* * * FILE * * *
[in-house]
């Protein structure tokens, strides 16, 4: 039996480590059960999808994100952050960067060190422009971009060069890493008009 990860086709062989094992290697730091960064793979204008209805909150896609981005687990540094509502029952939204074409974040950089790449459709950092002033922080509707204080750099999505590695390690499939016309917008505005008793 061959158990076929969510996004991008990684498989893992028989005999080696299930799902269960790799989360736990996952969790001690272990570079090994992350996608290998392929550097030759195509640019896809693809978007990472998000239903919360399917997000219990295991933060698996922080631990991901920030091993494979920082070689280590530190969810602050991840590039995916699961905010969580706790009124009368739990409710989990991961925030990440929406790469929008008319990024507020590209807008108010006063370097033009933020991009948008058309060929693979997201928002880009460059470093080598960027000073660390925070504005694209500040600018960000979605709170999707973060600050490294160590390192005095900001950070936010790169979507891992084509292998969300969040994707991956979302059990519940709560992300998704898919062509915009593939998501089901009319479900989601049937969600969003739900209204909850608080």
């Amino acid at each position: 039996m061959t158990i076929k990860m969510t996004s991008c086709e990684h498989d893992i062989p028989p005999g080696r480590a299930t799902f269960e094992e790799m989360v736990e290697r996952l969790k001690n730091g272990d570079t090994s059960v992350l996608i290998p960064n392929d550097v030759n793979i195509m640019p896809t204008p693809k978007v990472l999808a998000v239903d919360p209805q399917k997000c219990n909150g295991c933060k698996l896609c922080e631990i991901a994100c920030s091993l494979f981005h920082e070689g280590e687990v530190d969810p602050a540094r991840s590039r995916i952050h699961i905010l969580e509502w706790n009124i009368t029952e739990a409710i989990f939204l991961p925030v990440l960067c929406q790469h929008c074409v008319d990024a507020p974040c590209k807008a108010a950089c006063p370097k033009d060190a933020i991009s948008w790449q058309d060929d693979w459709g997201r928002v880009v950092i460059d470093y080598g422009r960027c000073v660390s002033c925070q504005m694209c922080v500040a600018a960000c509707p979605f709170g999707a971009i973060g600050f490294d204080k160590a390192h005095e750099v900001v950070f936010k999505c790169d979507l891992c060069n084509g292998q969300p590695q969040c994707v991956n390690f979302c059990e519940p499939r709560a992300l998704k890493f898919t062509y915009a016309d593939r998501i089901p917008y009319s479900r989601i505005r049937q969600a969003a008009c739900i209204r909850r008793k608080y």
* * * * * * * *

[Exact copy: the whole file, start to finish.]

[in-house]
């Protein structure tokens, strides 16, 4: 039996480590059960999808994100952050960067060190422009971009060069890493008009 990860086709062989094992290697730091960064793979204008209805909150896609981005687990540094509502029952939204074409974040950089790449459709950092002033922080509707204080750099999505590695390690499939016309917008505005008793 061959158990076929969510996004991008990684498989893992028989005999080696299930799902269960790799989360736990996952969790001690272990570079090994992350996608290998392929550097030759195509640019896809693809978007990472998000239903919360399917997000219990295991933060698996922080631990991901920030091993494979920082070689280590530190969810602050991840590039995916699961905010969580706790009124009368739990409710989990991961925030990440929406790469929008008319990024507020590209807008108010006063370097033009933020991009948008058309060929693979997201928002880009460059470093080598960027000073660390925070504005694209500040600018960000979605709170999707973060600050490294160590390192005095900001950070936010790169979507891992084509292998969300969040994707991956979302059990519940709560992300998704898919062509915009593939998501089901009319479900989601049937969600969003739900209204909850608080």
């Amino acid at each position: 039996m061959t158990i076929k990860m969510t996004s991008c086709e990684h498989d893992i062989p028989p005999g080696r480590a299930t799902f269960e094992e790799m989360v736990e290697r996952l969790k001690n730091g272990d570079t090994s059960v992350l996608i290998p960064n392929d550097v030759n793979i195509m640019p896809t204008p693809k978007v990472l999808a998000v239903d919360p209805q399917k997000c219990n909150g295991c933060k698996l896609c922080e631990i991901a994100c920030s091993l494979f981005h920082e070689g280590e687990v530190d969810p602050a540094r991840s590039r995916i952050h699961i905010l969580e509502w706790n009124i009368t029952e739990a409710i989990f939204l991961p925030v990440l960067c929406q790469h929008c074409v008319d990024a507020p974040c590209k807008a108010a950089c006063p370097k033009d060190a933020i991009s948008w790449q058309d060929d693979w459709g997201r928002v880009v950092i460059d470093y080598g422009r960027c000073v660390s002033c925070q504005m694209c922080v500040a600018a960000c509707p979605f709170g999707a971009i973060g600050f490294d204080k160590a390192h005095e750099v900001v950070f936010k999505c790169d979507l891992c060069n084509g292998q969300p590695q969040c994707v991956n390690f979302c059990e519940p499939r709560a992300l998704k890493f898919t062509y915009a016309d593939r998501i089901p917008y009319s479900r989601i505005r049937q969600a969003a008009c739900i209204r909850r008793k608080y």